Dispelling nutrition myths, ranting, and occasionally, raving

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Sticky situation: School food bans


I had mixed feelings as I read the recent CBC coverage of peanut butter substitute bans in PEI schools. Part of me thinks that many children could do with a little more variety than the traditional PBS (peanut butter substitute) and jelly. There are loads of other great lunch ideas out there. Parents have blogs showing school lunches, my friend Dallas (@eatrealbereal) often tweets photos of the amazing school lunches she makes for her daughter, many nutrition websites such as Dietitians of Canada and Eat Right Ontario provide suggestions for school lunches and snacks.

Another part of me argued with that initial part of me. PBS is an affordable non-perishable, quick and easy lunch option for parents. It’s also widely enjoyed by children. In a time and economically strapped world, PBS&J is a handy lunch option to have. Taking that option away limits the possibilities for many parents: both those who don’t have much time and money, and those who have children who are known to bring home uneaten meticulously prepared nutritious lunches.

I get where the schools are coming from. It’s extremely difficult to monitor every lunch and not every parent is going to take the time to label lunches as nut-free. School officials don’t want to be responsible if a child dies on their watch; who can blame them?

Soy is also a common allergen. Is replacing one common allergen with another really the greatest idea? Where do we draw the line though? As allergies become increasingly prevalent in our society we’re going to need a better solution than to outright ban every risky food.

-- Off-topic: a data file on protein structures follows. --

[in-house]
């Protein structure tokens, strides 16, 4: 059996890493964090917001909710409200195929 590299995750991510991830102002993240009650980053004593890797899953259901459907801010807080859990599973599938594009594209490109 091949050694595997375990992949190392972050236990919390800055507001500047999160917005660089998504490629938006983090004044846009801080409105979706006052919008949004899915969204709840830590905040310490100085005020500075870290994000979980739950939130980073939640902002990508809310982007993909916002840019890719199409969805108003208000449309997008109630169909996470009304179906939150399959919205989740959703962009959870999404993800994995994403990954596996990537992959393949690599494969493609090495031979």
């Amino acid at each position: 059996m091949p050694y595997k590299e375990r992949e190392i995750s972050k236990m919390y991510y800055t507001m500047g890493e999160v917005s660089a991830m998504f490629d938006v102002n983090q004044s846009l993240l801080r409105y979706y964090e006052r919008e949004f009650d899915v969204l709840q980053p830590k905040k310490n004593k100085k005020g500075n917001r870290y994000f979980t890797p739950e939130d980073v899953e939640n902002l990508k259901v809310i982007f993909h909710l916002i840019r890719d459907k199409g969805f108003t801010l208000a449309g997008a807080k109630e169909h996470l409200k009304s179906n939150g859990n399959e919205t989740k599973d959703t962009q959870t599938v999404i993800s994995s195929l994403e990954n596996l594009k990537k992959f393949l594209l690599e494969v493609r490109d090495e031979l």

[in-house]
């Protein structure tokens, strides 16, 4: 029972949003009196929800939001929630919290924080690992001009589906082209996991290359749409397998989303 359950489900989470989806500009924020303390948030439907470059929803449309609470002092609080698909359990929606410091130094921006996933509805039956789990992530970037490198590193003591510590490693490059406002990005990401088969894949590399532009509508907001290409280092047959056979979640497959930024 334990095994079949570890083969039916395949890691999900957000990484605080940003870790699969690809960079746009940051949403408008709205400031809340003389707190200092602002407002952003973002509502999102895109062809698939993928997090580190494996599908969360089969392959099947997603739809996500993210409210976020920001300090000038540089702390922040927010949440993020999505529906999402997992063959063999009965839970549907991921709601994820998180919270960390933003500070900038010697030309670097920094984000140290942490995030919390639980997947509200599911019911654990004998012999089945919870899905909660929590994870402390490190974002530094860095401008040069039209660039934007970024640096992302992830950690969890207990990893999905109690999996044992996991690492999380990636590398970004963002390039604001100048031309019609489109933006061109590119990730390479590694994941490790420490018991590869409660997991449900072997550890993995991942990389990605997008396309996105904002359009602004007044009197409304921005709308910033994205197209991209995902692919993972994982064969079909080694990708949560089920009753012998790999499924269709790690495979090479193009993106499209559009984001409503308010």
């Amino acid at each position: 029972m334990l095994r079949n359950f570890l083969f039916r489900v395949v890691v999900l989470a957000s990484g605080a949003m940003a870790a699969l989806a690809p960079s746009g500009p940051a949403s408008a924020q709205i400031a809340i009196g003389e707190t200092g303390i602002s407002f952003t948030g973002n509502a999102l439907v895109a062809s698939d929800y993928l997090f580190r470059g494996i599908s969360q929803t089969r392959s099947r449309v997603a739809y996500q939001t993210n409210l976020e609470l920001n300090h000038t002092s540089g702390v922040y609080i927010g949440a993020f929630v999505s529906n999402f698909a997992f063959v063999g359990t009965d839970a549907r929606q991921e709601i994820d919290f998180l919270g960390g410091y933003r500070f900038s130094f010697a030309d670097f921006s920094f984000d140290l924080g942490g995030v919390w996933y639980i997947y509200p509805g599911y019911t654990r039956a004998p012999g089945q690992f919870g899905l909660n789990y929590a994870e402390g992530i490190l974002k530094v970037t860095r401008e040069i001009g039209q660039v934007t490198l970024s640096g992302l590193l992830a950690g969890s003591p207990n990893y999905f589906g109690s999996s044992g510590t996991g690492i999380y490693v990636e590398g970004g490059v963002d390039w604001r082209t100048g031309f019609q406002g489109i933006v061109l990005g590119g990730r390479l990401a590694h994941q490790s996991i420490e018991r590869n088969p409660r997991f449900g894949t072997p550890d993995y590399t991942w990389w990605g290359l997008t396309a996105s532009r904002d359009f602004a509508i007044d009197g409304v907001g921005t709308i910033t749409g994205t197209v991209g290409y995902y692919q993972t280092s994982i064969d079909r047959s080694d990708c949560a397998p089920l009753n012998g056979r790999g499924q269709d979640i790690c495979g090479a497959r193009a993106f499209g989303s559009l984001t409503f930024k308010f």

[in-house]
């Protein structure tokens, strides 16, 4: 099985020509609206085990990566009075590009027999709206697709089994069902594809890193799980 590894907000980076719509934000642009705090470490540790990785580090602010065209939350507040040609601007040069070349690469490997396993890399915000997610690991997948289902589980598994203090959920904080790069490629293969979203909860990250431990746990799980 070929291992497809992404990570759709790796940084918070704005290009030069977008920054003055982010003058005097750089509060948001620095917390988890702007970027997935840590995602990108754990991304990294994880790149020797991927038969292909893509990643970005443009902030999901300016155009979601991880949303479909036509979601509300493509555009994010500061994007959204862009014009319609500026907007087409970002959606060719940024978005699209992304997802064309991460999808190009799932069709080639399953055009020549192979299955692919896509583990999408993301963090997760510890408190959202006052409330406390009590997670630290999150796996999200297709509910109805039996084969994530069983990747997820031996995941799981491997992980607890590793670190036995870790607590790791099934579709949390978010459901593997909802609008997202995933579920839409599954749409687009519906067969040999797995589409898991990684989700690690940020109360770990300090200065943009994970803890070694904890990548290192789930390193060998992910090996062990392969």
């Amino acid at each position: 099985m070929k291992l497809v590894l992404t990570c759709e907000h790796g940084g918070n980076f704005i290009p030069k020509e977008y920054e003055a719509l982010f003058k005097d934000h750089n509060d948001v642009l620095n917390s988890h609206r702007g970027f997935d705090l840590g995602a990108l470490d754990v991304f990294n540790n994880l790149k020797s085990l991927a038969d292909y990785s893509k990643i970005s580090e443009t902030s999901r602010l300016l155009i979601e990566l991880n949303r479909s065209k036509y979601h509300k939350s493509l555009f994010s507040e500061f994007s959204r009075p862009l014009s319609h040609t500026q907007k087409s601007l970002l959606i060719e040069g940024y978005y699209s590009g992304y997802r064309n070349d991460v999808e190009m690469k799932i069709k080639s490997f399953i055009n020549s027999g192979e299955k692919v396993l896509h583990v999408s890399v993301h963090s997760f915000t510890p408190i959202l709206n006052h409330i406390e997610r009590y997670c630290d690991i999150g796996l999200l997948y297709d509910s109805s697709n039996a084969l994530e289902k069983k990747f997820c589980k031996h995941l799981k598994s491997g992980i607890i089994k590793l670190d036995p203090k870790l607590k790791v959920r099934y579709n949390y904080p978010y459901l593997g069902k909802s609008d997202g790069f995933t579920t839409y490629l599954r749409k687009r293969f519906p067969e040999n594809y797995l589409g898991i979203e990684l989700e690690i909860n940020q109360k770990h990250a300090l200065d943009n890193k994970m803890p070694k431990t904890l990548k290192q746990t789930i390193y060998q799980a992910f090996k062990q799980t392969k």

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Follow Friday: Never Seconds Blog

Truthfully, I need this girl telling people to read my blog more than she needs me telling people to read hers. Still, Never Seconds is a really great project started by Martha Payne, a nine-year-old girl in Scotland to chronicle her unfortunate school lunches. It’s gone viral and other students from around the world have been sending in photos of their lunches as well. Seemed a fitting follow-up to yesterday’s post about the dismal state of many Nova Scotia school cafeterias.

I was reading an article in The Star about the small (but mighty) victory she’s achieved through this blog – additional fruit and veg upon request – and was sorely disappointed by some of the comments posted by readers. A couple of them suggested that because this girl’s mother is a doctor that she should be bringing a lunch from home. Regardless of the reasons for each student to be eating school lunches they should all be provided with palatable and nutritious meals. I don’t know why the readers making these comments seem to think that they’re in a position to pass judgement and I wonder if they think that it’s okay for children who can’t afford to bring healthy lunches from home to be fed meagre nutritionally lacking meals at school. Someone else commented that the meal posted with the article (white rice, corn, spring rolls, and soup with noodles) looked good. While it’s not the least nutritious lunch I’ve ever seen it’s far from ideal. It’s mostly beige, where are the leafy greens and the colourful veg? Where is the protein? Why should children have to settle for nutritionally lacking meals? Props to Martha for taking a stand!